SALT LAKE CITY - World Refugee Day is celebrated throughout the month of June in Utah, and, to kick it off, hundreds gathered in Liberty Park to participate in the World Refugee Day festival.
This festival is about more than the food and the fun, this festival is a celebration of freedom.
"I am known as one of the lost boys of the southern Sudan," said James Ayuen, a refugee.
Ayuen is no stranger to tragedy. After being displaced by civil war in Sudan, he was brought to America and worked his way to becoming a citizen.
"We have a purpose in this world, and that's a purpose that we have to make the world better, so seeing a lot of stuff as a lost boy, I am more motivated now to change the world," Ayuen said.
Ayuen is a husband and a father who holds two bachelors degrees and is working on his masters. He is one of many refugees leaving a legacy for the future. Utah is home to more than 60,000 refugees from nearly 20 countries. And now, 10 more refugees finally, and officially, have a place to call home.
"Definitely like this is one of the, we've had so many bad and good times, this is one of the best times in our life," said Suada Ceric, one of Utah's newest American citizens.
"Today is my big day! My big day! I'm American citizen," said Zltko Ceric, another one of Utah's newest American citizens and husband of Suada.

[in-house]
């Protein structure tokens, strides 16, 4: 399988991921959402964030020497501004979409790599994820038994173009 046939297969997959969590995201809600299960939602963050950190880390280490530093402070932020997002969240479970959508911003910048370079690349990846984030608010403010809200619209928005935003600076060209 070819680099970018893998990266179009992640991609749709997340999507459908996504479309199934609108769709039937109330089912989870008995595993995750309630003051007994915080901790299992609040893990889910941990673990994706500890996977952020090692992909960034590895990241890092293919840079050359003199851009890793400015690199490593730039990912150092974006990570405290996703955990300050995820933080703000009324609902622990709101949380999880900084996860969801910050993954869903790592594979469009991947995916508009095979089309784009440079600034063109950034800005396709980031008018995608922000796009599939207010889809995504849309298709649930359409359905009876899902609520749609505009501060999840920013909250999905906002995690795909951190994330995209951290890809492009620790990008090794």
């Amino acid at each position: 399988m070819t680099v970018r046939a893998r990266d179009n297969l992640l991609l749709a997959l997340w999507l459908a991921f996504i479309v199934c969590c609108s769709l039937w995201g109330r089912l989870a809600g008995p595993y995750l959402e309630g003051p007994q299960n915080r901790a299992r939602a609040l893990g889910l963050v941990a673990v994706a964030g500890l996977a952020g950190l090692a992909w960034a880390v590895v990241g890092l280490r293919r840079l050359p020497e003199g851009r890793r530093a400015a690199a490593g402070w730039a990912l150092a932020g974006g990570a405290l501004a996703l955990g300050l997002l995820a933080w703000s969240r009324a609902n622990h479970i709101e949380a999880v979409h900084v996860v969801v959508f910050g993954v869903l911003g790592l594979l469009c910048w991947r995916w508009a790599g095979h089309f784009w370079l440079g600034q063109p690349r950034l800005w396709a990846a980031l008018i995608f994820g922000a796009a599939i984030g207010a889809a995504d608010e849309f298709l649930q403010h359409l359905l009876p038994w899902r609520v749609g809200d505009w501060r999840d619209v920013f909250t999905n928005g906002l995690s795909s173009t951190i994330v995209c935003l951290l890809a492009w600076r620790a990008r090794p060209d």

Crowds gathered to celebrate the American dream and to celebrate the beauty of the culture from which they come.
"How much I love the country where I'm from, and then that much also I love this country, and give it to my kids and my grandchild opportunity for their life and their education, for everything people dream about," Suada said.
Asha Parekh, a Refugee Services office director, said events like these are powerful.
"Meeting refugees and hearing their stories, it really changes your life, because they are... have experienced such awful things, and yet they come with hope and energy and perseverance to really start over and be good citizens," Parekh said.
It’s the efforts of everyone around him that make Ayuen want to be sure it’s not lost on him.
"People who do stuff like this day, that coordinate and that promote the UN and some other organizations that are beneficial to poor people like me when I was in Sudan, so I'm real excited and I appreciate all the people working on this," Ayuen said.
If you missed the event, you don't have to wait until next year to get involved. There are lots of ways to help and be inspired by this community.
Click the links below for details.
You can also send an email to info@ServeRefugees.org